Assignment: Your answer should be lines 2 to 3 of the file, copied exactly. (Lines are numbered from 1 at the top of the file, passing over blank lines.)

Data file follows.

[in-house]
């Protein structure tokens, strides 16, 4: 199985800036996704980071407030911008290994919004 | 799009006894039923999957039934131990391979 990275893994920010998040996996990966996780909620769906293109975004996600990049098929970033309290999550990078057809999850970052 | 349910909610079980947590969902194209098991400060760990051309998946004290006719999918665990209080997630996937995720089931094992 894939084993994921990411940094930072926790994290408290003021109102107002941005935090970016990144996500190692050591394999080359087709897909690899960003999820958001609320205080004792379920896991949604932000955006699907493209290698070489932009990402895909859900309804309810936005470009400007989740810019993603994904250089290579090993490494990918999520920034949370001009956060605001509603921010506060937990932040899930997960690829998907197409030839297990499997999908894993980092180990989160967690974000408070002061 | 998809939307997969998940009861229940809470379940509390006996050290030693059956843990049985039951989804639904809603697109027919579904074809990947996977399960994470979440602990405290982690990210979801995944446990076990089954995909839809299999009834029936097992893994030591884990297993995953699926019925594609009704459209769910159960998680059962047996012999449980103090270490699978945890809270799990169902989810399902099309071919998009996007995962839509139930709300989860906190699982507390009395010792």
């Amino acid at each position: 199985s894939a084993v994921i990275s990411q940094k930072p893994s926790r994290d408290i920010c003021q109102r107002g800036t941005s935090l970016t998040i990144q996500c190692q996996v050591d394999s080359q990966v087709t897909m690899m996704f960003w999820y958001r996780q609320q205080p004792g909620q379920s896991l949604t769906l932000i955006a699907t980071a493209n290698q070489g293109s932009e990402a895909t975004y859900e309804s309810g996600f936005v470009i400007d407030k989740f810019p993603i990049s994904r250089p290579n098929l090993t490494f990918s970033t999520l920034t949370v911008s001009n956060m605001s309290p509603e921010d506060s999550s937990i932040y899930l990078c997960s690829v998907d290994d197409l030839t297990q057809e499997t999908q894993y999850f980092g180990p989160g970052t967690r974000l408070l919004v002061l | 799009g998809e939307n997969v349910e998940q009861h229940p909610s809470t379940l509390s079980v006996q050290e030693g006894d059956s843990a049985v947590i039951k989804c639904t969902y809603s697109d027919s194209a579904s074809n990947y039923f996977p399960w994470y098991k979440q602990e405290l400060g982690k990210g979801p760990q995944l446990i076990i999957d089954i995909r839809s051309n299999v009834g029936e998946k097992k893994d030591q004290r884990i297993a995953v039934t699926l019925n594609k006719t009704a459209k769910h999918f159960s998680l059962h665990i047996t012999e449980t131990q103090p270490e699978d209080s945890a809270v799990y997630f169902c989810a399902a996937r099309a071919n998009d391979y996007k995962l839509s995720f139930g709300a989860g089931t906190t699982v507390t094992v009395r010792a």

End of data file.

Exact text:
């Protein structure tokens, strides 16, 4: 199985800036996704980071407030911008290994919004 | 799009006894039923999957039934131990391979 990275893994920010998040996996990966996780909620769906293109975004996600990049098929970033309290999550990078057809999850970052 | 349910909610079980947590969902194209098991400060760990051309998946004290006719999918665990209080997630996937995720089931094992 894939084993994921990411940094930072926790994290408290003021109102107002941005935090970016990144996500190692050591394999080359087709897909690899960003999820958001609320205080004792379920896991949604932000955006699907493209290698070489932009990402895909859900309804309810936005470009400007989740810019993603994904250089290579090993490494990918999520920034949370001009956060605001509603921010506060937990932040899930997960690829998907197409030839297990499997999908894993980092180990989160967690974000408070002061 | 998809939307997969998940009861229940809470379940509390006996050290030693059956843990049985039951989804639904809603697109027919579904074809990947996977399960994470979440602990405290982690990210979801995944446990076990089954995909839809299999009834029936097992893994030591884990297993995953699926019925594609009704459209769910159960998680059962047996012999449980103090270490699978945890809270799990169902989810399902099309071919998009996007995962839509139930709300989860906190699982507390009395010792």
């Amino acid at each position: 199985s894939a084993v994921i990275s990411q940094k930072p893994s926790r994290d408290i920010c003021q109102r107002g800036t941005s935090l970016t998040i990144q996500c190692q996996v050591d394999s080359q990966v087709t897909m690899m996704f960003w999820y958001r996780q609320q205080p004792g909620q379920s896991l949604t769906l932000i955006a699907t980071a493209n290698q070489g293109s932009e990402a895909t975004y859900e309804s309810g996600f936005v470009i400007d407030k989740f810019p993603i990049s994904r250089p290579n098929l090993t490494f990918s970033t999520l920034t949370v911008s001009n956060m605001s309290p509603e921010d506060s999550s937990i932040y899930l990078c997960s690829v998907d290994d197409l030839t297990q057809e499997t999908q894993y999850f980092g180990p989160g970052t967690r974000l408070l919004v002061l | 799009g998809e939307n997969v349910e998940q009861h229940p909610s809470t379940l509390s079980v006996q050290e030693g006894d059956s843990a049985v947590i039951k989804c639904t969902y809603s697109d027919s194209a579904s074809n990947y039923f996977p399960w994470y098991k979440q602990e405290l400060g982690k990210g979801p760990q995944l446990i076990i999957d089954i995909r839809s051309n299999v009834g029936e998946k097992k893994d030591q004290r884990i297993a995953v039934t699926l019925n594609k006719t009704a459209k769910h999918f159960s998680l059962h665990i047996t012999e449980t131990q103090p270490e699978d209080s945890a809270v799990y997630f169902c989810a399902a996937r099309a071919n998009d391979y996007k995962l839509s995720f139930g709300a989860g089931t906190t699982v507390t094992v009395r010792a």